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HQ 088232

March 15, 1991

CLA-2 CO:R:C:M 088232 MBR


TARIFF NO.: 9405.40.80; 8531.10.00

District Director
U.S. Customs Service
300 South Ferry St. Terminal Is
San Pedro, CA 90731

RE: Protest No. 2704-89-003849, dated 8/14/89; Motion Sensor Lighting System; Convenience Light; Security Light; 9405; 8531

Dear Sir:

This is our response regarding Further Review of Protest No. 2704-89-003849, dated August 14, 1989, which pertains to the classification of a "Motion Sensor Light Control," under the Harmonized Tariff Schedule of the United States Annotated (HTSUSA).


The merchandise at issue is the Heath/Zenith brand "Motion Sensor Light Control," model 5310A, imported from Taiwan. Each kit consists of a rectangular plastic control module with a passive infrared sensor, two metal flood light fixtures, and a wall mounting bracket. The infrared sensor automatically turns on the floodlights when it detects movement up to 70' away in a 110 degree arc. This light control also has "manual override" and can be operated manually with an on and off switch. It appears that the primary component material is of other than base metal. The spotlights themselves are not included with this fixture.


Whether the article in question is classifiable within heading 9405, HTSUSA, which provides for "[l]amps and lighting fittings including searchlights and spotlights and parts thereof, not elsewhere specified or included; . . ."; or within heading

8531, HTSUSA, which provides for "[e]lectric sound or visual signalling apparatus (for example, bells, sirens, indicator panels, burglar or fire alarms), . . . ; parts thereof."


Classification of merchandise under the HTSUSA is governed by the General Rules of Interpretation (GRI's). GRI 1 provides that classification is determined first in accordance with the terms of the headings of the tariff and any relative section or chapter notes.

Heading 9405 provides for lamps and lighting fittings. Explanatory Note (EN) 94.05(I) states that the lamps and lighting fittings of this heading can be constituted of any material and use any source of light. This heading particularly provides for lamps for exterior lighting. EN 94.05(I)(1).

The motion sensor automatically turns on floodlights which illuminate an outdoor area. Therefore, the article would appear to be described by the terms of this heading. More specifically, it is provided for in subheading 9405.40.80, HTSUSA, which covers "[o]ther electric lamps and lighting fittings."

This conclusion is supported by Ruling Letters HQ 080758 (June 24, 1988), HQ 085974 (November 3, 1989), and HQ 087838 (December 7, 1990). These rulings dealt with the classification of "automatic security lights," a "motion detector light kit," and a "motion sensor light control system," all of which are almost identical to the article in question. In these cases, Customs ruled that this class of lighting control devices does not qualify as signalling apparatus but instead is properly classifiable in the provision for illuminating articles. These rulings were based on the rationale of Oxford International Corporation v. United States, 75 Cust. Ct. 58, C.D. 4608 (1975). In Oxford the court defined the scope of signalling apparatus and determined that it encompasses only those devices whose function it is to call attention to temporary or abnormal conditions.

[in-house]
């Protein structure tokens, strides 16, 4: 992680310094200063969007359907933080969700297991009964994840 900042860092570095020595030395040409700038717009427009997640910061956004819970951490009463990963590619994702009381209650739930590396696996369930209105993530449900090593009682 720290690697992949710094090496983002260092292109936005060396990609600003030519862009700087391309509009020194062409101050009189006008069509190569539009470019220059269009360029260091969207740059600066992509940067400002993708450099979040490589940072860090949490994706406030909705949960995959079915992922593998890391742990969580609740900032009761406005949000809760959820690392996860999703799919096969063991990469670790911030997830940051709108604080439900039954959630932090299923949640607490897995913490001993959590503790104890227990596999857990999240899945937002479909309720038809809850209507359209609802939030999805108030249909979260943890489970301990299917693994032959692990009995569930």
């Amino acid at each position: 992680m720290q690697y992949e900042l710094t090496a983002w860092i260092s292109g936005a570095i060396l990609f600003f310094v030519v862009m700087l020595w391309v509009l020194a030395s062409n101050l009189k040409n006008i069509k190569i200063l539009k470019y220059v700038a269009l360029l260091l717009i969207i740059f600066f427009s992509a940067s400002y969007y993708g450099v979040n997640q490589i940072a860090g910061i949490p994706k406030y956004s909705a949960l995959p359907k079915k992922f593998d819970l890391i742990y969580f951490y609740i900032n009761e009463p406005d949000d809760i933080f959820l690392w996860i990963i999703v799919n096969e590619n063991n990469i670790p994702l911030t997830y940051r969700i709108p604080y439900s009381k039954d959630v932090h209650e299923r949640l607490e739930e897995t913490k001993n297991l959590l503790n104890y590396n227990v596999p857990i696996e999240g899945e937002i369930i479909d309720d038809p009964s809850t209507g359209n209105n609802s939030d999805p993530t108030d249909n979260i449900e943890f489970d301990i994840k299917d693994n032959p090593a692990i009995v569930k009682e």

You argue that the article in question is a type of "visual signalling burglar alarm" which is classifiable within heading 8531. You cite the ENs for heading 8531 which state that this heading "covers all electric apparatus used for signalling purposes, whether using sound for the transmission of the signal (bells, hooters, etc.) or using visual indication (lamps, flaps, illuminated numbers, etc.), and whether operated by hand (e.g. door bells) or automatically (e.g., burglar alarms). (Emphasis added).

Although the article in question may be partially intended to utilize automatic lamps to frighten or dissuade a burglar,
it does not actually signal because its function is not to call attention to temporary or abnormal conditions. Instead, it functions primarily to illuminate an outdoor area. The result of this illumination is to provide lighting for the homeowner, guests, or anyone else who approaches the area. The illumination is steady and does not blink or perform any particular "signalling" function, other than illumination. The fact that the article in question also can be used for security purposes does not negate the predominant convenience and safety uses of the item. Therefore, the article in question is properly classifiable under heading 9405, which provides for electric lamps and lighting fittings.

The motion sensor light control is a good consisting of both metal and plastic materials. However, the plastic components are six times the value of the metal components. Additionally, the component which imparts the essential character of this article is that of the sensor unit, which is comprised of plastic. Only the fittings are comprised of metal. Therefore, the motion sensor light control is classifiable under the provision for electric lamp and lighting fittings of other than base metal.


The Heath/Zenith brand "Motion Sensor Light Control," model 5310A, imported from Taiwan, is classifiable within subheading 9405.40.80, HTSUSA, which provides for electric lamp and lighting fittings of other than base metal. These items are dutiable at 3.9 percent ad valorem.

Since reclassification of the merchandise as indicated above will result in the same rate as one of the rates claimed, you should allow the protest in full. A copy of this decision should be attached to the Form 19 Notice of Action.


John Durant, Director

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